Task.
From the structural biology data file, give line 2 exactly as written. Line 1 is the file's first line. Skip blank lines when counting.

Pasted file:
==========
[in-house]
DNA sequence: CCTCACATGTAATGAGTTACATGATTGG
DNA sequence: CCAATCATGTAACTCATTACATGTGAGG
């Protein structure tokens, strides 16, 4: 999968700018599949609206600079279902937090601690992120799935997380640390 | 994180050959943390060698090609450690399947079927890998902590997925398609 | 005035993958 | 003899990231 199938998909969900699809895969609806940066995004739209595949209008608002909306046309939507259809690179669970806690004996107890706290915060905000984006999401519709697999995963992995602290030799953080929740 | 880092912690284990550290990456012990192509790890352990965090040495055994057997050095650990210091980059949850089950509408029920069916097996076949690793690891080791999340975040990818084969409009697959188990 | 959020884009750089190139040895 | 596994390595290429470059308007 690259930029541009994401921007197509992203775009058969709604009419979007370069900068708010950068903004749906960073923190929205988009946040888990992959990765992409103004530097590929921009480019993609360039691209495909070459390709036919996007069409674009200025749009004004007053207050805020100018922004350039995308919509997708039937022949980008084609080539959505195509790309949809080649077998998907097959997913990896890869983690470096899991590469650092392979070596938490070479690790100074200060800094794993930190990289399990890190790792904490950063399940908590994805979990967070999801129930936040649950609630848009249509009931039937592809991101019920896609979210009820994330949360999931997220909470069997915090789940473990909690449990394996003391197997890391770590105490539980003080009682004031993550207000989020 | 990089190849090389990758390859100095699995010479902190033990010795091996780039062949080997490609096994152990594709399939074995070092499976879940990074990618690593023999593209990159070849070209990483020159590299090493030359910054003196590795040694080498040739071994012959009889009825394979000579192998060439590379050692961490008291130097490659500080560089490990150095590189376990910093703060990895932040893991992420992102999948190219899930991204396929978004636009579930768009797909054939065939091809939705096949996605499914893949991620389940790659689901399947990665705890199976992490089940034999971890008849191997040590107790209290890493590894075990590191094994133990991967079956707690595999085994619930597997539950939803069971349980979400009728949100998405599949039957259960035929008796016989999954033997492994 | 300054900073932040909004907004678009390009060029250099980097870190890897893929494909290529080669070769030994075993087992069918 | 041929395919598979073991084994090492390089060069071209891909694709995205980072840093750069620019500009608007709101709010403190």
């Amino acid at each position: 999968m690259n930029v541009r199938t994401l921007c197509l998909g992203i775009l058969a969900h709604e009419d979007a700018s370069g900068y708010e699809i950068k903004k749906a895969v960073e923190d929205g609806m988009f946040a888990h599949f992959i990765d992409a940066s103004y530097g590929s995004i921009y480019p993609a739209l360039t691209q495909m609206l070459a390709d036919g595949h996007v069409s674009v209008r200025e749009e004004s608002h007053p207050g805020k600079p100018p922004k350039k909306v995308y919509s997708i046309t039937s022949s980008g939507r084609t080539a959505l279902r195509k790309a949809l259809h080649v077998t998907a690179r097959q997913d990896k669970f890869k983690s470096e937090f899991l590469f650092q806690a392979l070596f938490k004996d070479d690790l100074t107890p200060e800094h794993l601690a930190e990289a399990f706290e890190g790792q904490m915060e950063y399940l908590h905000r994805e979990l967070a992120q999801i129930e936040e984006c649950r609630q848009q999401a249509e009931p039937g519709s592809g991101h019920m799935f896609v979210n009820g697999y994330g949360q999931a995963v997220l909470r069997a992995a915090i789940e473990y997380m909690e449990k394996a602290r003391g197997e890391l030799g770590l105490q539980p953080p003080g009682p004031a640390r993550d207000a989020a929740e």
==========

DNA sequence: CCTCACATGTAATGAGTTACATGATTGG